In recent decades, fundraising in federal, state and municipal elections has ballooned to absurd proportions. Consequently, there's an increased and very real danger that wealthy donors and organizations will exert an unfair influence on the candidates they've showered with money. This is bad for our democracy, and it's bad for the future of our city.
For this reason, the Alibi strongly endorses the ballot proposal to create a municipal system for financing campaigns for mayoral and Council candidates. If supported by voters, the measure will go into effect for the 2007 city elections.
There's no easy way to reign in campaign contributions. Such spending is protected by our federal constitution because the First Amendment has been interpreted by our federal courts to equate spending money in political campaigns with free speech. A 2001 court decision, for example, specifically disallowed spending caps in Albuquerque municipal elections. Public financing of campaigns is the only way to restrain out-of-control campaign fundraising.
Opponents of the measure believe it's a bad idea because it might force taxpayers to give public money to candidates they don't support. They also say it will be too expensive.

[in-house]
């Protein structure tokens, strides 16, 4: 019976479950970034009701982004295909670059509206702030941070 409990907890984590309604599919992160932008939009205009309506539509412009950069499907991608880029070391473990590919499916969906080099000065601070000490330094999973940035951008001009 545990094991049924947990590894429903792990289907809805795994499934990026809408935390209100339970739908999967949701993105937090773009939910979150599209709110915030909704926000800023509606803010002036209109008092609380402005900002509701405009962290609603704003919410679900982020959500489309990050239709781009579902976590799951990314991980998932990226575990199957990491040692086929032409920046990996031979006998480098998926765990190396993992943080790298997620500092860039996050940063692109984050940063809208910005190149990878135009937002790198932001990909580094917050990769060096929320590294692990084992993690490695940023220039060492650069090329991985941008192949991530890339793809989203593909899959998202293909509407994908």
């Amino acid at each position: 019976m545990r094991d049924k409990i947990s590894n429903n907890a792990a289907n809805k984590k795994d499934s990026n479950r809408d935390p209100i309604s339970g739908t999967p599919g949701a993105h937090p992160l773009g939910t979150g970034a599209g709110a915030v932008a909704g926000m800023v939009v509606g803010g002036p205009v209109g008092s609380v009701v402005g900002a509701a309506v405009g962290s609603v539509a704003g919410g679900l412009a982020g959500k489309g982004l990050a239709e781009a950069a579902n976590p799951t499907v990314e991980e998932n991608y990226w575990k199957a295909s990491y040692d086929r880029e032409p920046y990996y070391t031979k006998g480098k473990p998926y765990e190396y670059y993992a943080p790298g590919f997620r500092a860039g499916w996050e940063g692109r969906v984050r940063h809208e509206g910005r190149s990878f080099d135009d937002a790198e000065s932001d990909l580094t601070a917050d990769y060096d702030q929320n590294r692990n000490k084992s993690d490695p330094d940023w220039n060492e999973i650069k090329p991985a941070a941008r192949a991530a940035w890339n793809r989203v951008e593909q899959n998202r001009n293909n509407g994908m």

The truth is that the proposed system would only require one 10th of one percent of the city's annual budget. This is a small price to pay to finally inject some ethics into municipal campaign financing.
It's important to understand that numerous safeguards have been built into the system to ensure that only qualified candidates can participate. To prove a significant level of support in the community, for example, a candidate must receive $5 donations from one percent of registered voters in their race.
Furthermore, the financing system would be entirely voluntary. That is, candidates could opt out of it if they believe they can raise more money from private donors. If they do opt into the system, they agree to not spend a single penny of private or personal money in their races. If they break this rule, stiff penalties are imposed, and they must also return all the public funds they received.
As recent scandals have indicated, Albuquerque politics is a dirty business. It's high time we did something to clean house, and this measure could go a long way toward doing that. Under this proposal, voters will have a better chance of basing their votes on the quality of candidates' messages rather than the slickness and frequency of their TV commercials. In this sense, the measure is worth every penny.
On Oct. 4, we encourage you to support this proposition.
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